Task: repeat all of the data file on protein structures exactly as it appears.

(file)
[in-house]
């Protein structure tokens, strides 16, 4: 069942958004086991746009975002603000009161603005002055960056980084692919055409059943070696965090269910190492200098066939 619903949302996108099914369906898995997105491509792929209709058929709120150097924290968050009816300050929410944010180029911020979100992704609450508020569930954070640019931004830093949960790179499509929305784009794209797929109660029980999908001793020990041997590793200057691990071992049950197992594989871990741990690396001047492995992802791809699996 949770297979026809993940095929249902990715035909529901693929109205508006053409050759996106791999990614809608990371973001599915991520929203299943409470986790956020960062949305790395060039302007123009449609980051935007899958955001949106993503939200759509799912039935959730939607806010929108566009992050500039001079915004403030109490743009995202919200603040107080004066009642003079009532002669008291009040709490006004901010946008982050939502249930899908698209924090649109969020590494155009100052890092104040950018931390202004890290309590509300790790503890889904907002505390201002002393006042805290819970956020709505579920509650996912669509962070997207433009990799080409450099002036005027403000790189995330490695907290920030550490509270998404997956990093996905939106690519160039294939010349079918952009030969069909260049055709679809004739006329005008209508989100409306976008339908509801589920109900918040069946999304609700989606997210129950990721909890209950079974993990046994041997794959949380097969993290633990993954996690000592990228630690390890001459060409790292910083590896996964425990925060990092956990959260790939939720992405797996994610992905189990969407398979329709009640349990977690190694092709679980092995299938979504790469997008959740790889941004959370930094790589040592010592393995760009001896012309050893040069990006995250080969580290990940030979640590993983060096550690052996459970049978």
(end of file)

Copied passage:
[in-house]
């Protein structure tokens, strides 16, 4: 069942958004086991746009975002603000009161603005002055960056980084692919055409059943070696965090269910190492200098066939 619903949302996108099914369906898995997105491509792929209709058929709120150097924290968050009816300050929410944010180029911020979100992704609450508020569930954070640019931004830093949960790179499509929305784009794209797929109660029980999908001793020990041997590793200057691990071992049950197992594989871990741990690396001047492995992802791809699996 949770297979026809993940095929249902990715035909529901693929109205508006053409050759996106791999990614809608990371973001599915991520929203299943409470986790956020960062949305790395060039302007123009449609980051935007899958955001949106993503939200759509799912039935959730939607806010929108566009992050500039001079915004403030109490743009995202919200603040107080004066009642003079009532002669008291009040709490006004901010946008982050939502249930899908698209924090649109969020590494155009100052890092104040950018931390202004890290309590509300790790503890889904907002505390201002002393006042805290819970956020709505579920509650996912669509962070997207433009990799080409450099002036005027403000790189995330490695907290920030550490509270998404997956990093996905939106690519160039294939010349079918952009030969069909260049055709679809004739006329005008209508989100409306976008339908509801589920109900918040069946999304609700989606997210129950990721909890209950079974993990046994041997794959949380097969993290633990993954996690000592990228630690390890001459060409790292910083590896996964425990925060990092956990959260790939939720992405797996994610992905189990969407398979329709009640349990977690190694092709679980092995299938979504790469997008959740790889941004959370930094790589040592010592393995760009001896012309050893040069990006995250080969580290990940030979640590993983060096550690052996459970049978």